112 Comité P, Jaarverslagen, Back
113 Comité P, Jaarverslag 2016,, p. 56. Back
114 N. Lagasse, supra note 33 p. 83. Back
115 Dutch: Coördinatieorgaan voor de dreigingsanalyse (OCAD); French: L’Organe de coordination pour l'analyse de la menace (OCAM); German: Koordinationsorgan für die Bedrohungsanalyse (KOBA). Back
116 Art. 11, §6 of the Royal Decree of 28 November 2006 executing the Act of 10 July 2006 and Art. 7 of the Act of 10 July 2006 “betreffende de analyse van de dreiging”, BS 20 July 2006. Back
117 Art. 3 of the Act of 10 July 2006 “betreffende de analyse van de dreiging” juncto art. 8, 1°, b) and c) of the Act of 30 November 1998 “houdende regeling van de inlichtingen en veiligheidsdiensten”. Back
118 N. Duquet, N. Kbiltsetskhlashvili, I. Khan & E. Woods, Armed To Kill: A comprehensive analysis of the guns used in public shootings in Europe between 2009 and 2018 (Brussels, Flemish Peace Institute, 2019), pp. 32-35 and 36-40 and Note FP-DOD, 16 January 2015. Until 2017 the collective armament of normal police units was limited to weapons chambered in 9mm (Directive GPI 62bis of 19 October 2017 “tot wijziging van de omzendbrief GPI 62 van 14 februari 2008 betreffende de bewapening van de geïntegreerde politie, gestructureerd op twee niveaus”, BS 31 October 2017, p. 97237.). Back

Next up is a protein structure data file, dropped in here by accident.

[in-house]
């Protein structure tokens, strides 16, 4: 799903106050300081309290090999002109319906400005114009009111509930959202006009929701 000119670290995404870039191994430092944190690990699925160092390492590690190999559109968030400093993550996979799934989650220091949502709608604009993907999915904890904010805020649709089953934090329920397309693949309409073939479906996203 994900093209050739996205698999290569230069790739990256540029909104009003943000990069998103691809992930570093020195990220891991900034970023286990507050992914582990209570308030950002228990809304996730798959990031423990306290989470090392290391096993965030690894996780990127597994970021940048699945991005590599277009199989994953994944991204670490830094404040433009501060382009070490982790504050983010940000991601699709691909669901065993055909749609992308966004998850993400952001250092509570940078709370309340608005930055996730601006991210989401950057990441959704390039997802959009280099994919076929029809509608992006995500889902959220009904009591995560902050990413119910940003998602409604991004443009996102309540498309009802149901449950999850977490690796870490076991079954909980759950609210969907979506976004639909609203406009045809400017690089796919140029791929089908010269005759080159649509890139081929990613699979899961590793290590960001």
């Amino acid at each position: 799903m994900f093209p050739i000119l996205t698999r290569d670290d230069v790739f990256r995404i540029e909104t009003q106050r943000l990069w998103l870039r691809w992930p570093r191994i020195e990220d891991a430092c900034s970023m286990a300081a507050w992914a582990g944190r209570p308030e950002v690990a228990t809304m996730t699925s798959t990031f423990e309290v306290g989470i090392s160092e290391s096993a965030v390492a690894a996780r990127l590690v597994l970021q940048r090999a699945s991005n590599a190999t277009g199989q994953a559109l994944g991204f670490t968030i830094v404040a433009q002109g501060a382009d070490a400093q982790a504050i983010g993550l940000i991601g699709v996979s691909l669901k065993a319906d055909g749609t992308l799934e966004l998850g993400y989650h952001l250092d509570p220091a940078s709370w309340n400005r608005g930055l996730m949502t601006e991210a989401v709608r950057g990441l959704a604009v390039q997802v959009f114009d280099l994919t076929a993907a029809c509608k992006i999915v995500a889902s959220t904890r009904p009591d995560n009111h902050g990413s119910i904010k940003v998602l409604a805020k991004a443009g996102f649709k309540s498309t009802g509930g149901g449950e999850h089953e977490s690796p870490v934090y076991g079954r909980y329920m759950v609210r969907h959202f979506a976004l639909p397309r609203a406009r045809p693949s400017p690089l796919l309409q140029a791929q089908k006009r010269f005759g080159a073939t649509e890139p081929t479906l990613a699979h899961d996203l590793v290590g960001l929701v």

119 Royal Decree of 28 January 2015 “tot oprichting van de Nationale Veiligheidsraad”, BS 30 January 2015. Back
120 Art. 2 of the Royal Decree of 28 January 2015 “tot oprichting van de Nationale Veiligheidsraad”. Back
121 Report joint commission on Justice, Defence and Internal Affairs, General Affairs and the Public, Chamber, 2014-15, 21 January 2015, CRIV 54 COM 066, p. 10. Back